Fish Consumption in Pregnancy – The Question of Tinned Tuna
As we all know fish is the main source of omega-3 fatty acids which are important for brain development and function in human beings. We know for example, that omega-3 fatty acids are taken up into the developing brain especially during the first trimester of pregnancy and there have been a number of studies which have shown maternal fish consumption in pregnancy has been associated with improved neurodevelopment in infants. There is therefore no doubt that consumption of fish has a positive benefit in the development of the fetal brain.
The down-side however, is the presence of mercury in all fish to a varying degree. It has been shown that mercury is associated with fetal brain damage in high quantities. It has also been shown the developing fetal brain is particularly sensitive to the toxic effects of mercury. It therefore makes sense to try and confine fish consumption to those fish that have relatively high levels of omega-3 fatty acids and low levels of mercury.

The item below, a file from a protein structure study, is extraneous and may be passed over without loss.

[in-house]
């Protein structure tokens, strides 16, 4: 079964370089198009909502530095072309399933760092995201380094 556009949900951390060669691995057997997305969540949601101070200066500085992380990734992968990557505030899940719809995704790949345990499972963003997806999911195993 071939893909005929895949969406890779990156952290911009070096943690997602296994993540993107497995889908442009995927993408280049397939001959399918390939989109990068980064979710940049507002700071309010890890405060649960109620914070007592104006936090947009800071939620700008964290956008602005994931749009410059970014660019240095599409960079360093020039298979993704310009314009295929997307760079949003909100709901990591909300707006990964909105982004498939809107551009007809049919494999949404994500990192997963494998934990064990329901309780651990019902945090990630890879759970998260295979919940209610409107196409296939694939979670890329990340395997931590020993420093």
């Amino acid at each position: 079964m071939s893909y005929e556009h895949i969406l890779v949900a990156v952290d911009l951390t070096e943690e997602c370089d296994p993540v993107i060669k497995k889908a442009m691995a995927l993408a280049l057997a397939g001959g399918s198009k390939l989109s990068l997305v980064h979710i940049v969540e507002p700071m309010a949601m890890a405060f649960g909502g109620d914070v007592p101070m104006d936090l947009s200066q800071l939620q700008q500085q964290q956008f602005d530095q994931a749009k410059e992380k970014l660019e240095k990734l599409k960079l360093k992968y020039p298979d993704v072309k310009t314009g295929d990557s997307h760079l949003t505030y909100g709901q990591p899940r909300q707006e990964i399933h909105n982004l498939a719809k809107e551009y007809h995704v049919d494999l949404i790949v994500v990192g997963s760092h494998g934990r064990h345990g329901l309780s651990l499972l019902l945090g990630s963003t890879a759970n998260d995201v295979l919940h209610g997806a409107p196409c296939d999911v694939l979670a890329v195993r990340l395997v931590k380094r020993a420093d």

The US Food and Drug Administration suggest that pregnant women have two to three serves of fish a week. They recommend that you avoid eating flake, sword fish, orange roughie or tuna – both tinned tuna and fresh tuna have about the same level of mercury. Try and eat those species of fish which are known to have low levels of mercury. This includes anchovies, herring, mackerel, salmon both fresh and tinned, sardines, trout and whiting. In general, these fish have about one tenth the level of mercury of the high risk fish such as flake. It is also recommended that if you are unable to eat fish for any reason that you take omega-3 fatty acids via the appropriate vitamin supplement that will give you 200 – 300mg a day.
Dr Len Kliman is one of Melbourne’s most experienced and respected Obstetricians and Gynaecologists. With over thirty years of experience, he has delivered more than 20,000 babies and still counting!
In 2017, Dr Kliman was awarded an Order of Australia for his services to obstetrics and gynaecology.